The North Carolina Coastal Federation now has funding to remove large-scale marine debris, particularly the more than 20 abandoned and derelict vessels harming important habitat such as oyster reef, submerged aquatic vegetation, shallow subtidal and coastal wetlands in the Albemarle-Pamlico estuary
The federation was awarded a $121,090 grant from the National Ocean and Atmospheric Administration Marine Debris Program and will coordinate the project with Dare County and the N.C. Division of Coastal Management. Division of Coastal Management staff identified the many abandoned and derelict vessels and other large-scale marine debris negatively impacting different habitats within Currituck Banks and Kitty Hawk Woods component of the N.C. Coastal Reserve.
The project is expected to begin this fall and will continue over the next 12-24 months. The federation will solicit a request for proposals from marine contractors to perform the debris removal and announce opportunities to participate in volunteer-based community cleanups.
“The Division is looking forward to working with the Coastal Federation and project partners to remove vessels and debris to improve habitat quality at Reserve sites,” said Rebecca Ellin, Coastal Reserve Program Manager for the N.C. Division of Coastal Management. “Through collaborative efforts such as these, we can reduce marine debris in coastal N.C. to protect habitats and enhance the safety and enjoyment of our coastal environment.”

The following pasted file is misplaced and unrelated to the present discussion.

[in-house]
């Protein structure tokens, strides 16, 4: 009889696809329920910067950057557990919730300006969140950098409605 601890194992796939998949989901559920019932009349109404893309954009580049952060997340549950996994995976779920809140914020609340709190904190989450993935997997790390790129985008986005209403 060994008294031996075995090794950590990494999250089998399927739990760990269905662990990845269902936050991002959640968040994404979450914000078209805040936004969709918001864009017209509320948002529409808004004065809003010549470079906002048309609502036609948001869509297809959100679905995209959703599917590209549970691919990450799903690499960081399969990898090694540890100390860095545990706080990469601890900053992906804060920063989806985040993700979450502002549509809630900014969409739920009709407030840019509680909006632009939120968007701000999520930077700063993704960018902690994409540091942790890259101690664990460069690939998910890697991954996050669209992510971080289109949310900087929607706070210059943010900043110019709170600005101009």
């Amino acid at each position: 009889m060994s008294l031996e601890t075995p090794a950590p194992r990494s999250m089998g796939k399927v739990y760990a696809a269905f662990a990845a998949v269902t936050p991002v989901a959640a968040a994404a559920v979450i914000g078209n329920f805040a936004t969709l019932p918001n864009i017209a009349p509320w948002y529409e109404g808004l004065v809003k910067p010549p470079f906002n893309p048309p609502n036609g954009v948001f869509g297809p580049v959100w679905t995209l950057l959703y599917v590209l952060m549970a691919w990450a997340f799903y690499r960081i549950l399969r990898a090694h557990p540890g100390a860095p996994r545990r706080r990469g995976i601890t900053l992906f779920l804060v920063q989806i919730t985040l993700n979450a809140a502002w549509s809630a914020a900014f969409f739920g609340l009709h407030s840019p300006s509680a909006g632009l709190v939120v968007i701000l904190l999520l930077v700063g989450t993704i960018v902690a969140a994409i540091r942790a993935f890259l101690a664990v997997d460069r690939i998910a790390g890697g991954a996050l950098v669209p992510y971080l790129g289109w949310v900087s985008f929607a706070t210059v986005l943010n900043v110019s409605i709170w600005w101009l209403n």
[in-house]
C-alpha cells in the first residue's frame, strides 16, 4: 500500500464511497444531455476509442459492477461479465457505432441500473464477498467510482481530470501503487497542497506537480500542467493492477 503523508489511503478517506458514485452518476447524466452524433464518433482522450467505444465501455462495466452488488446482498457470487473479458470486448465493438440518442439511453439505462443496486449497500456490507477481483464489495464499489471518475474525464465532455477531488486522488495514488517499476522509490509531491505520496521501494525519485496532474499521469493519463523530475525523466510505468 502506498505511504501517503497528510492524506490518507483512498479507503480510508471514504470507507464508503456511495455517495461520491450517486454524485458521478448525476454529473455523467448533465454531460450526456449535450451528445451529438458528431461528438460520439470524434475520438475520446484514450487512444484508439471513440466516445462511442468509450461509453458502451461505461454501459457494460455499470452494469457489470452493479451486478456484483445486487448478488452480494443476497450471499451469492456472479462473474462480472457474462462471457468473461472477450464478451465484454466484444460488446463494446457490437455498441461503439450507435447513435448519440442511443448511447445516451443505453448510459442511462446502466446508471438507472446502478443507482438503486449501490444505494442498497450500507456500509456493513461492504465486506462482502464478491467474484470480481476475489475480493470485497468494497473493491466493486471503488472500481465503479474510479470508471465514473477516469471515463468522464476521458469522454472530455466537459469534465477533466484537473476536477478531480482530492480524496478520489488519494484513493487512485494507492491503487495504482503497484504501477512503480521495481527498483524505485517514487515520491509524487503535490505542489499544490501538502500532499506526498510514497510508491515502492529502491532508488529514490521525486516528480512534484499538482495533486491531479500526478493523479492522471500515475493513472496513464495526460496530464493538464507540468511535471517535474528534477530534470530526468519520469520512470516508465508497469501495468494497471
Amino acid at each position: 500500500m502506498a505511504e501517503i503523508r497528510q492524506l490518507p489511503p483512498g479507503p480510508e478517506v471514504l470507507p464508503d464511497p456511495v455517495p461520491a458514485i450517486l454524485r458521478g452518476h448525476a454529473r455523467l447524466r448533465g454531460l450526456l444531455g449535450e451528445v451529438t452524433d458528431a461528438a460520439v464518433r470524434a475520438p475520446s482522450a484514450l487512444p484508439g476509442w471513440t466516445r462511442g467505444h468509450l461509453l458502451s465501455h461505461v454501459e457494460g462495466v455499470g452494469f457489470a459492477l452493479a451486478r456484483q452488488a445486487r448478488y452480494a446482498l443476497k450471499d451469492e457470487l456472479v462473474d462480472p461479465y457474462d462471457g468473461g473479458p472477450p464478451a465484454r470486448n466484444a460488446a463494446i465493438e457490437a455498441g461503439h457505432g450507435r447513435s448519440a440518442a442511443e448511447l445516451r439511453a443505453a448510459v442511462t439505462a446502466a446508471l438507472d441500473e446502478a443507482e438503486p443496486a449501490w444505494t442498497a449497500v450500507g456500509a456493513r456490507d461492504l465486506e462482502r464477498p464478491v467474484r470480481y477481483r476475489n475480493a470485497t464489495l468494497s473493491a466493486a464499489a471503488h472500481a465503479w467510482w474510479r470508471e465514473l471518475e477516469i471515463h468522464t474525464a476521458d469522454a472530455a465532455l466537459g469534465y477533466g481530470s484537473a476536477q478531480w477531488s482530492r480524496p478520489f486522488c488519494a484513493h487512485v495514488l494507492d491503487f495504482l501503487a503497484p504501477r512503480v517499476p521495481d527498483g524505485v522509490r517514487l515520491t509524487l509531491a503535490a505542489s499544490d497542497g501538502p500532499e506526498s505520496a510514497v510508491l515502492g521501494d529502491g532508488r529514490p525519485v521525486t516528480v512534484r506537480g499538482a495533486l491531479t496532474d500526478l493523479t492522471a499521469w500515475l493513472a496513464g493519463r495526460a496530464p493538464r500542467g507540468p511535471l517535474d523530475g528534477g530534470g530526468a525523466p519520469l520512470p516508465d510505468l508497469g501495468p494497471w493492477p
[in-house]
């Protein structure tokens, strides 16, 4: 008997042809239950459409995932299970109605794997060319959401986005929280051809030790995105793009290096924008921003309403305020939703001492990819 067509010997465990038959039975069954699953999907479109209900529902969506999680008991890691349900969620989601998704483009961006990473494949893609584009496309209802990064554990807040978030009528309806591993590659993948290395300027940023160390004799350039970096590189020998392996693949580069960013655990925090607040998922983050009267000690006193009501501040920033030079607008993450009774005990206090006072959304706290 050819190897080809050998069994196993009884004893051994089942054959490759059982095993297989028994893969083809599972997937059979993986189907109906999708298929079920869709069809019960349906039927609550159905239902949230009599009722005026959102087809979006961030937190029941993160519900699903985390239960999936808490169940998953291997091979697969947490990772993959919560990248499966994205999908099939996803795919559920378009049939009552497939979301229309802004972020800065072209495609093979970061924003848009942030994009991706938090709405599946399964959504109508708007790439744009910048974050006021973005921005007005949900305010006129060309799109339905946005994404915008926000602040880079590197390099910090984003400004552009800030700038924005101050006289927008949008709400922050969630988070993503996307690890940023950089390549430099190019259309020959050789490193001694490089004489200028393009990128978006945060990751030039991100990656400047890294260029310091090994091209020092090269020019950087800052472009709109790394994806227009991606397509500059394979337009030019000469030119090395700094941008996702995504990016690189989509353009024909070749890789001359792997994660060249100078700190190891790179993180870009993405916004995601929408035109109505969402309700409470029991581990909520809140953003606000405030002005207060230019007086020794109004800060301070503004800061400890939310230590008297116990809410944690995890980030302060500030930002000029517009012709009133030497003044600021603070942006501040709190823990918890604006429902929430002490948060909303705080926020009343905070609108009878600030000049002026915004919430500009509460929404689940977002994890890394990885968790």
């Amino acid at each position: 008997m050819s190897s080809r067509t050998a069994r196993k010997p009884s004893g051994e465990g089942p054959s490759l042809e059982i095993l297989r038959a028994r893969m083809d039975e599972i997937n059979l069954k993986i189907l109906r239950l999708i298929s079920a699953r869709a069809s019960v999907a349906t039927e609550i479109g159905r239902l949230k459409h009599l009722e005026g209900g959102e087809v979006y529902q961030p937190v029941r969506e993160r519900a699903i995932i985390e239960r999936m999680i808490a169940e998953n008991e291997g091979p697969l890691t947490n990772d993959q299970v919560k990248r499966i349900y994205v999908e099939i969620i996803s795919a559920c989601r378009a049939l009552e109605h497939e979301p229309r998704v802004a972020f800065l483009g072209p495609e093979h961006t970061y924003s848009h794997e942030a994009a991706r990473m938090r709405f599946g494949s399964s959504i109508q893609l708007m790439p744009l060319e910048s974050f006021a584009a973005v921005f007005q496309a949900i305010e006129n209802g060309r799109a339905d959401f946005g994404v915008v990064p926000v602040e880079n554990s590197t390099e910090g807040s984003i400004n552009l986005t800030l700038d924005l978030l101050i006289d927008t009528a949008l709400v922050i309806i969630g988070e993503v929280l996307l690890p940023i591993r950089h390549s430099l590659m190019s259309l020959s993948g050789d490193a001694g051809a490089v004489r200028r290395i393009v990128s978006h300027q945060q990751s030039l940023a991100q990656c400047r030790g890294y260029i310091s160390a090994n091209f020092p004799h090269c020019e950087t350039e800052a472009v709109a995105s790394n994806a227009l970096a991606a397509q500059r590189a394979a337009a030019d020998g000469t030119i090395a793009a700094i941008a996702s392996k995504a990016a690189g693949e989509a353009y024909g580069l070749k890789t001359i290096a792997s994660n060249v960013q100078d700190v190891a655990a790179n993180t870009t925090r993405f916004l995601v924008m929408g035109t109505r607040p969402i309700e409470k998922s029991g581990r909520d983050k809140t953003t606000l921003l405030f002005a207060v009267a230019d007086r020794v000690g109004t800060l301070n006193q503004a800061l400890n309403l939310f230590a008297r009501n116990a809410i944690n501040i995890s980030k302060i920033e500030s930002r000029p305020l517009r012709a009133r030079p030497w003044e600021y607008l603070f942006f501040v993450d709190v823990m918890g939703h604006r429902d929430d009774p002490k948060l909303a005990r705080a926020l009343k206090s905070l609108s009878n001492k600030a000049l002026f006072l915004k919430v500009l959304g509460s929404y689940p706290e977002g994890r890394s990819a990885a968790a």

Additional abandoned and derelict vessels have been identified throughout Dare County and some pose a threat to safe navigation. The removal of medium- and large-scale marine debris is also anticipated to restore sections of submerged aquatic vegetation that provides essential fish habitat.
“Dare County is excited to work with the Coastal Federation on this project. With the number of storms that have affected Dare County the amount of abandoned vessels that harass our waters has increased exponentially. We are thankful to have an organization like the Coastal Federation consistently working to ensure the waters of the county are clean and safe for everyone,” Brent Johnson, Dare County Project Manager, said.
The grant-funded project provides the opportunity to develop a replicable case study on how to clean up abandoned and derelict vessels and other medium- and large-scale marine debris by combining local, state and federal resources and make it available to a broad range of stakeholders.
The North Carolina Marine Debris Action Plan, which provides a framework for reducing the amount and impact of marine debris on the coast for the next five years.
To learn about the progress of this work and the federation’s efforts to create a coast that is free of marine debris, visit: nccoast.org/marinedebris. Contact Michael Flynn with any questions at email@example.com or 252-473-1607.